Santa Claus is a combination of several pre-Christian legends. His origins have been traced back to Odin, who was depicted as a wise old man with a beard, riding on his eight-legged horse Sleipner. Another pre-Christian Santa forebear appeared at British, and later Saxon, pagan midwinter festivals. The Saxons called him Father Time, King Frost or King Winter and he was represented by an actor dressed in a green hooded cloak, wearing a wreath of holly, ivy or mistletoe.
The Yule Goat is an old Scandinavian Christmas symbol, whose origins may go back to the legend about Thundergod Thor who rode in the sky in a wagon pulled by two goats. In the 19th century, the goat became the giver of gifts, with a person dressing up as a goat, a character later replaced with “jultomten” (Santa Claus). Today, Yule Goats made of straw are common Christmas decorations in Scandinavian homes.
The European Christmas ham is a heritage from Viking times when a wild boar was killed and sacrificed to the god Frey to assure a good spring. The meat was cooked and eaten at the mid-winter festival. This was accompanied by the burning of a giant Sunwheel, which was put on fire and rolled down a hill, to entice the Sun to return.
Today, neo-pagan, or Earth religions, are bringing many of the old customs back to life. Neo-pagan religions include wicca, pantheism, asatru, druidism, shamanism and many others.
From ancient times to the present day, the sun and its light have been celebrated by people all over the Planet.
In ancient Egypt, the Feast of the Burning Lamps honored the gods Isis and Osiris.
In ancient Rome, the Solstice Celebration was called Saturnalia in honor of Saturn, the Roman god of harvest.
The Hindu holiday Diwali, meaning Rows of Lighted Lamps, is celebrated like Christmas with decorating of homes, eating of sweets, etc., and is the most important festival in India. Different regions attach different legends to it, telling about deities winning victory over demons, symbolizing the victory of good over evil.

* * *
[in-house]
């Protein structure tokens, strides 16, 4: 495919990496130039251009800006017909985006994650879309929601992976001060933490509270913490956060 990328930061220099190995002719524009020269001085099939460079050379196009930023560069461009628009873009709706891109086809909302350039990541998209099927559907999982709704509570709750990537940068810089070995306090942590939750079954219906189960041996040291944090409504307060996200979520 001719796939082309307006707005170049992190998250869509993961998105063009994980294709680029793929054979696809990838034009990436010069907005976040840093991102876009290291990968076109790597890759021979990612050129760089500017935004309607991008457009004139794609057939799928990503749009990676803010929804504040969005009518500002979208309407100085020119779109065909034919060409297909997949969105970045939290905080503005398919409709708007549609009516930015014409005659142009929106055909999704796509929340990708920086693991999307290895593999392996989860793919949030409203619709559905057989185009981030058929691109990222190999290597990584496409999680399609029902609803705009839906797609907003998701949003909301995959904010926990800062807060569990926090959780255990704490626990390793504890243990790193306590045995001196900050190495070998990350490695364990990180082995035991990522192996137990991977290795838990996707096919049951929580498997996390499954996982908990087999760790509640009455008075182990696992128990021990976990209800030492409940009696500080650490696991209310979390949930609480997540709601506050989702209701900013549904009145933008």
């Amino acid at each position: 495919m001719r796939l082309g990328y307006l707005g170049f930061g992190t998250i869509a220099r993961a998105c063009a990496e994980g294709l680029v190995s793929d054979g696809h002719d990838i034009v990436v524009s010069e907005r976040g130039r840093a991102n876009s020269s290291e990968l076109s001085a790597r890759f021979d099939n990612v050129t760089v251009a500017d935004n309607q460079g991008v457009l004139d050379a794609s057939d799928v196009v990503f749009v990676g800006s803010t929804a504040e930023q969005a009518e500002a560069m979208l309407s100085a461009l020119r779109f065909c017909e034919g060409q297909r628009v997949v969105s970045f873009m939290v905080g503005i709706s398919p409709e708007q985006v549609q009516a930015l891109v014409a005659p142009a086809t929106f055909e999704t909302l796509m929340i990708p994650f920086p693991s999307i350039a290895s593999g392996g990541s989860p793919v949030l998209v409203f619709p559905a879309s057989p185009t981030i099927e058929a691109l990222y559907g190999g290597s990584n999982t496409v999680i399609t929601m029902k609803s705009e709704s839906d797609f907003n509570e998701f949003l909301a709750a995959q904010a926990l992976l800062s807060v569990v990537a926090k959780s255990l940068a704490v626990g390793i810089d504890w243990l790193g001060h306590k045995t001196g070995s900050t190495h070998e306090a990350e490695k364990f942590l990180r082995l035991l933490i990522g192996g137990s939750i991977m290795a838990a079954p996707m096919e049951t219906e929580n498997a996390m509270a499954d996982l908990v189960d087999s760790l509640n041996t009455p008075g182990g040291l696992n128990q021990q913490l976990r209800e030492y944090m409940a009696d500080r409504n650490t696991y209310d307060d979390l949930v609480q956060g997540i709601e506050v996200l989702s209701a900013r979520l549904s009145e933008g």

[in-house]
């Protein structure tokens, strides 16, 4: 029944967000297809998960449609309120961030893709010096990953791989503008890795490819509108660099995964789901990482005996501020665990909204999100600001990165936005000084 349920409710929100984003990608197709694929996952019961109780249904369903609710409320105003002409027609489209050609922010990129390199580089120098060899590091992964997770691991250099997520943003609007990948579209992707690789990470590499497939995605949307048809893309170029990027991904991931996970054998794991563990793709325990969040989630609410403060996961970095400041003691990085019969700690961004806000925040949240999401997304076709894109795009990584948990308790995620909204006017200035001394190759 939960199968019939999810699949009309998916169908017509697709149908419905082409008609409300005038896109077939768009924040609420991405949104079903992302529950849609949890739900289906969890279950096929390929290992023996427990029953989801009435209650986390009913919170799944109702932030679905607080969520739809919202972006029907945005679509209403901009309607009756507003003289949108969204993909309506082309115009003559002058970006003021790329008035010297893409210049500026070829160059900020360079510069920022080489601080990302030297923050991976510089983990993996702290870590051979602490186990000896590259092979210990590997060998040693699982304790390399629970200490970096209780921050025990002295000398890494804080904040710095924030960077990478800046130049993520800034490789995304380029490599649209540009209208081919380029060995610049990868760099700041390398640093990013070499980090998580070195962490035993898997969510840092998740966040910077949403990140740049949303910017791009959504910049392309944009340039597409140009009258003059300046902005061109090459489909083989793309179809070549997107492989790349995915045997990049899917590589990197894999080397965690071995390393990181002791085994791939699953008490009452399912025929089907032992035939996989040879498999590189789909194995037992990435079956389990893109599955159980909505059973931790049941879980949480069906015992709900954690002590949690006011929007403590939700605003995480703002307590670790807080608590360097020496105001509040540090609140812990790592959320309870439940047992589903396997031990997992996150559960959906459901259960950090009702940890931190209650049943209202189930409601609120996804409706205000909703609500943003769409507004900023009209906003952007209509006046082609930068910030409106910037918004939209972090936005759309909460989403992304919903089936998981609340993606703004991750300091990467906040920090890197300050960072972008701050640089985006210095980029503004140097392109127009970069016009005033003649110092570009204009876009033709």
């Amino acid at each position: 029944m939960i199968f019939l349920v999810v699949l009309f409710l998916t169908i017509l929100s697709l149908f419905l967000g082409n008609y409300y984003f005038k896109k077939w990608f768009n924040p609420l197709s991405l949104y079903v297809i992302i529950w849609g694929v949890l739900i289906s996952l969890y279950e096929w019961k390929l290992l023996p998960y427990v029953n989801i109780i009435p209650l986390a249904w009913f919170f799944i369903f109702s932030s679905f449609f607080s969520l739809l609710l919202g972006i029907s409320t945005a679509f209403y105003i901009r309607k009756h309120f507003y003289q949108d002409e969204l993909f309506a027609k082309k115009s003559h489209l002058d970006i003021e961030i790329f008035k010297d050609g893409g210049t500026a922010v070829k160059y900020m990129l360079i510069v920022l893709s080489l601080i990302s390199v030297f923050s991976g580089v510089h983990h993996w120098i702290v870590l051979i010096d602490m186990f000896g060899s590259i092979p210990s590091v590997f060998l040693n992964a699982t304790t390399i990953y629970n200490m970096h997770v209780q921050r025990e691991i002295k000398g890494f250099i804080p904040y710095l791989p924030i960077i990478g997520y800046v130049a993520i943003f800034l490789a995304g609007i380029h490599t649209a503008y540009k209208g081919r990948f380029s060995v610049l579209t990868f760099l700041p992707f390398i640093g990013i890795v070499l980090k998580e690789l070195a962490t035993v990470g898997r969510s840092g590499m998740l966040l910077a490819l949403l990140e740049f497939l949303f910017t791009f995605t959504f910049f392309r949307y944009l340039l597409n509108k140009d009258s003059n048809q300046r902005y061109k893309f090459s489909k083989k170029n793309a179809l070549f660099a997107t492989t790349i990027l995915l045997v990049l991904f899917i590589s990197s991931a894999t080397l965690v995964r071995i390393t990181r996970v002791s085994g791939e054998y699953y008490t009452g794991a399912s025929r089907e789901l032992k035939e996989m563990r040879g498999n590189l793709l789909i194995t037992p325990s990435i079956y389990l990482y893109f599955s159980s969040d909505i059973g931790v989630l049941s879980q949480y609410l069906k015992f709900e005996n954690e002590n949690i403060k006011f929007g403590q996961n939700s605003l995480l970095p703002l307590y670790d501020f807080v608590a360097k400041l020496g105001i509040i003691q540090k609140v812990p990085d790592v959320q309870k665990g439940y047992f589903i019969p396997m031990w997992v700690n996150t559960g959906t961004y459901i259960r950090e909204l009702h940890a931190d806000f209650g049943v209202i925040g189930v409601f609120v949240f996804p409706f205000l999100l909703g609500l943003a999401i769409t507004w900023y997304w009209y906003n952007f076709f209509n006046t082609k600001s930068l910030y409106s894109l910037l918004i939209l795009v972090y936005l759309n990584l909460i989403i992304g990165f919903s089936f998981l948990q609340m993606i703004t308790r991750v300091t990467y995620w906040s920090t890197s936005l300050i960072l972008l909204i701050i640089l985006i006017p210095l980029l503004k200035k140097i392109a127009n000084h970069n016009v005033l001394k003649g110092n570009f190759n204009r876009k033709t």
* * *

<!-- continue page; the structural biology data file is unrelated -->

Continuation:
At the Jewish Hanukkah in December, one candle is lit for each day of an eight-day Feast of Lights.
The Chinese new year, usually celebrated in January or February, is based on a legend where fireworks and lanterns were used to chase away a dragon that came out of the Yellow River.
In Thailand, Loy Krathong, which means “Festival of Floating Leaf Cups”, has been celebrated for over 6,000 years. Leaf shaped boats with candles burning on them are launched into rivers to take away sins and grant good wishes for the new year.
The ancient Incas celebrated Inti Raymi, where the Sun god Wiracocha, was honored. The festival was banned by the Catholic church in the 16th century. Quecia Indians in Cusco, Peru, revived the festival about 1950, and it is now a major festival.
Native North Americans have celebrated both Solstices and equinoxes from ancient times, as shown by many stone structures aligned with the position of the Sun. The Pueblo tribes celebrate the Winter Solstice with rites focusing on Spring and rebirth. The Hopi Indians’ Soyal ceremony lasts for 20 days and includes purification rituals, blessings, and feasting. Other Native American winter celebrations include the Bear Dance, the Feather Dance, and the Navajo Night Chant.
A safe holiday for all creatures …
Now we are on the countdown to Christmas, many of us will be putting up the tree and decorations over the coming weeks. Your pets may also find this time of year very exciting and even come up with some novel games like “Climb the weird indoor sparkly tree”, “eat the Christmas decorations as fast as you can” and “eat the lovely goodies that our humans thoughtfully left out for us“.
Veterinary practices usually see an increase of poorly pets over the Christmas holidays, with illnesses ranging from stress and tummy upsets to more serious problems such as intestinal blockages and accidental toxin ingestion/poisonings.
I’m sure you will agree that you would much prefer to spend the holiday season celebrating with your family, rather than visiting the veterinary practice; so here are my tips for having pet safe celebrations.